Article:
Robert Berry, senior, John Rogers, William Davies, Nathaniel Young, Nathaniel Dowrich, merchant, Samuel Allen, Thomas Lymbear, William Cock, appraiser, Nicholas Gennis, perfumer, Thomas Darracott, merchant, John Wallis, appraiser,
Jonas Lavington, druggist, Samuel Howe. brewer, James Cock, Robert. Wilcocks, merchant, Frank Hill, Robert Hewer, perfumer, Samuel Harris, wool-merchant, Robert Cowne, druggist, William Hurrell, and John Swymmer, to be the first Common-councilmen under the
new charter. Westminster. 8 Dec.-8 Wm. Ill. 
Common Councillor effectively ran the Corporation as Councillors run a council today.
He was a receiver 1692-3 and 1696-7
A Receiver was the equivalent of the Borough treasurer or bookkeeper. Clearly the person holding this post had to be numerate and considered honest. This was an annual appointment. It would seem that payments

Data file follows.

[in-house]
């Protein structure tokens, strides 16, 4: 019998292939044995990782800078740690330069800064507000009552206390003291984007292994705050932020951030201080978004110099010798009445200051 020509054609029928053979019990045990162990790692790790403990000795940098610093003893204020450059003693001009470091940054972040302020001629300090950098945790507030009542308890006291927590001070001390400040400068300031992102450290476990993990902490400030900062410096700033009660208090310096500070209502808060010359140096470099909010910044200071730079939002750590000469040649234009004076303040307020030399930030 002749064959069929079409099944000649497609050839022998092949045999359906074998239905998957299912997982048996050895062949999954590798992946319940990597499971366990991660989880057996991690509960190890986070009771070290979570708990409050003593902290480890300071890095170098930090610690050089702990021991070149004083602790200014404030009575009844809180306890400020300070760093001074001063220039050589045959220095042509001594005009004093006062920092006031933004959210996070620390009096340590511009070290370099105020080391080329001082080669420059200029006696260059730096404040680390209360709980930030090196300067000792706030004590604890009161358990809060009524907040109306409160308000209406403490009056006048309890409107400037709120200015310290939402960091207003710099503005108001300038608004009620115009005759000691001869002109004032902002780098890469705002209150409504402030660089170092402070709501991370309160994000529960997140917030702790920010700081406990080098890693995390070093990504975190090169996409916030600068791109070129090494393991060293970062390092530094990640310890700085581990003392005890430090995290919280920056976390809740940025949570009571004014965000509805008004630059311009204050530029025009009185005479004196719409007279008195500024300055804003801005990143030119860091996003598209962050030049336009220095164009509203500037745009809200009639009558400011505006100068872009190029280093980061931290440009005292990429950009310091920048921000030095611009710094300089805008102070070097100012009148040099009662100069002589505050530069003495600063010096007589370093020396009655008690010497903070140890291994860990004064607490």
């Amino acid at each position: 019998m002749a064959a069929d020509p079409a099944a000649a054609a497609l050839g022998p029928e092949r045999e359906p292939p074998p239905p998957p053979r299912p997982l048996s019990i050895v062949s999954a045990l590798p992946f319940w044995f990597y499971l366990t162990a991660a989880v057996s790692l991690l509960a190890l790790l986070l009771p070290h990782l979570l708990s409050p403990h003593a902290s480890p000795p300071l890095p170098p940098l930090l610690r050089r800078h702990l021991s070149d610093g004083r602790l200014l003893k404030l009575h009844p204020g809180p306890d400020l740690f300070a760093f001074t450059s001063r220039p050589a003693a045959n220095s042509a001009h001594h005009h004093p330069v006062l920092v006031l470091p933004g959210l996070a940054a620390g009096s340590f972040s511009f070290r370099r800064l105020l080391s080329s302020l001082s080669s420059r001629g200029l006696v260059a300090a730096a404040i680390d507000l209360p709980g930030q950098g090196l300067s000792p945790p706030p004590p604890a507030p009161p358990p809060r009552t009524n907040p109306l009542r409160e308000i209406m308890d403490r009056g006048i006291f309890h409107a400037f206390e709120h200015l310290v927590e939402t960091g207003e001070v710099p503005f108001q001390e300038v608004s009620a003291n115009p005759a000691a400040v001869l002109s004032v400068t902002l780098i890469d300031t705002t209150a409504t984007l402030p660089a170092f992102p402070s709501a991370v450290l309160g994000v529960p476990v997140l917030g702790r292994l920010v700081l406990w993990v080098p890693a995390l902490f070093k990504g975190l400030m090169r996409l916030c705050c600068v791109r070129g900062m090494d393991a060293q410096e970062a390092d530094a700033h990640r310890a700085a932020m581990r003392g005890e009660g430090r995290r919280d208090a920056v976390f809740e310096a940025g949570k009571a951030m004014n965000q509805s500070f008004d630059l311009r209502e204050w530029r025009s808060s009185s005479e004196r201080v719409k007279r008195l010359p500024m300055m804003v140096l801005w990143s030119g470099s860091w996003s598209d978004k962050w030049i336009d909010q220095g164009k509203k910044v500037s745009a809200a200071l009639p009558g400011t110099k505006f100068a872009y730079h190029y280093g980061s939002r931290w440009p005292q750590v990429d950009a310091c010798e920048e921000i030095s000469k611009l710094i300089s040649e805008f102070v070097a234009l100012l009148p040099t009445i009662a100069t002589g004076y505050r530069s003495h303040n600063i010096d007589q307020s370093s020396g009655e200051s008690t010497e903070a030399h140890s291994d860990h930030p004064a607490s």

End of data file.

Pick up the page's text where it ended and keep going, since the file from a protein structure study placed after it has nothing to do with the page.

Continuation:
wee made by the Receiver out of his own pocket and then he was reimbursed.
The 1684 charter set out the duties in more detail
“attend on the profit of the Town and improve ye same in reparation and buildings and every other thing.....you shall nothing diminish, withdraw, lose, consume, waste purloyne, convey or abate...and of ye receipts as well as rents,
revenue, issues and profits and also expense any charge done and to be done for the Towns needs.... “
The Receivers Book shows
Nathaniel Younge – John Bedford schoolmaster had £20 a year. £98,14s.6d spent on the quays taking in and building New Quay, repairing Foxhole quay, and all the quays at Southside and repairing streets.
1696-7 – Nathaniel Younge Item paid to Mr John Helliar the limner for drawing the Kings picture at large with a gilt
carved frame and for repairing other pictures in the Guildhall fourteen pounds.
Assistant and Recorder
James in his Plymouth Memoirs, records: